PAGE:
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4 of 4 people found the following review helpful
4.0 out of 5 stars Very interesting sequel to the first movie, only about 20s later.
Please don't expect a re-make of the original 80's film. This is definately a sequel. It's interesting to see Michael Pare' as the bad guy character when he was a good guy in the first movie. I'm just wondering why it took them so long to make the sequel. If you really want to understand this movie, see the original first.
Published 13 months ago by Waltie

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22 of 23 people found the following review helpful
3.0 out of 5 stars A SyFy Television Remake That Works Best When Not Compared Against The Original
4 Stars on the SyFy Movie Scale
2 Stars as a so-called remake

The 2012 SyFy Channel Original movie "The Philadelphia Experiment" has one major factor working against it. It is called "The Philadelphia Experiment" to associate it with the popular 1984 feature film of the same name. People expecting a modern version of the older film will likely be...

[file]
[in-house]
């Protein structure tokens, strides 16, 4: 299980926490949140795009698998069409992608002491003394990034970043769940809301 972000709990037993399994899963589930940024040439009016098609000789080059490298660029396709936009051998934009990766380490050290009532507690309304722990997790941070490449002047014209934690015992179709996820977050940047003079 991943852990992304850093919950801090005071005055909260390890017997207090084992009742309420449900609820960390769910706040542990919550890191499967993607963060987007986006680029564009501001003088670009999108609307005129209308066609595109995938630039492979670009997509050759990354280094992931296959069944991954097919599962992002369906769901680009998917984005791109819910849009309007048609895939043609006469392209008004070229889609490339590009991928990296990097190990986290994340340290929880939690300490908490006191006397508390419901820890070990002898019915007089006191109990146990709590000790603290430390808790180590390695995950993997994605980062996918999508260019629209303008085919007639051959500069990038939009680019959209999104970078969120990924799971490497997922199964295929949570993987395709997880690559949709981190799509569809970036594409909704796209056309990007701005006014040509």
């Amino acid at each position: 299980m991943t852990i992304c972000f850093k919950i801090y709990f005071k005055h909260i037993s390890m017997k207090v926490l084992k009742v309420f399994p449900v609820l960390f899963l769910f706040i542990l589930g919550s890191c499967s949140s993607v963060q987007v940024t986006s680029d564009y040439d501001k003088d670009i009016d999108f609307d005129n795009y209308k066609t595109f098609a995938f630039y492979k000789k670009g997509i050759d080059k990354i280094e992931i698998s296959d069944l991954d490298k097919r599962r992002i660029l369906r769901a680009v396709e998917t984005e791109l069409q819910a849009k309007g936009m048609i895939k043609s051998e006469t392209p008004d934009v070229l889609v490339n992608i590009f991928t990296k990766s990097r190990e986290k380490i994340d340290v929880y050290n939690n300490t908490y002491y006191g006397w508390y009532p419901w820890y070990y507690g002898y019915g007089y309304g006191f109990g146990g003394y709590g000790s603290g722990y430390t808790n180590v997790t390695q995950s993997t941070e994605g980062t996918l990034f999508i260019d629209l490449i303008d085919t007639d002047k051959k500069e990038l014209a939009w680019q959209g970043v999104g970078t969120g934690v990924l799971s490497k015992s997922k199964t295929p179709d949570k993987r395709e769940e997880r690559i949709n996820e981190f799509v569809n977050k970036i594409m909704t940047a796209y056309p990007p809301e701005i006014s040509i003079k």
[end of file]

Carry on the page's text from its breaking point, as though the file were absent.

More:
Published 15 months ago by K. Harris


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22 of 23 people found the following review helpful
3.0 out of 5 stars A SyFy Television Remake That Works Best When Not Compared Against The Original, May 10, 2013
This review is from: The Philadelphia Experiment (DVD)
4 Stars on the SyFy Movie Scale
2 Stars as a so-called remake

The 2012 SyFy Channel Original movie "The Philadelphia Experiment" has one major factor working against it. It is called "The Philadelphia Experiment" to associate it with the popular 1984 feature film of the same name. People expecting a modern version of the older film will likely be unsatisfied with this interpretation. Why? In regards to story, the movies are quite different. They are linked through the title and the principle themes only (although Michael Pare, star of the original, pops in for a brief role). Furthermore, this is a television production that lacks the big budget finesse and effects that might be associated with a feature film. That's the negative. And most of the backlash and vitriol I've heard about this film stems from these two components. However, if you frequently watch SyFy fare, I'd like to defend this production as one of their more sophisticated efforts. It still might not be a terrific movie by conventional standards. But compared to other films on the network, it is much better than you might expect. If they had released it with an alternate title, I think it might have been received far more favorably.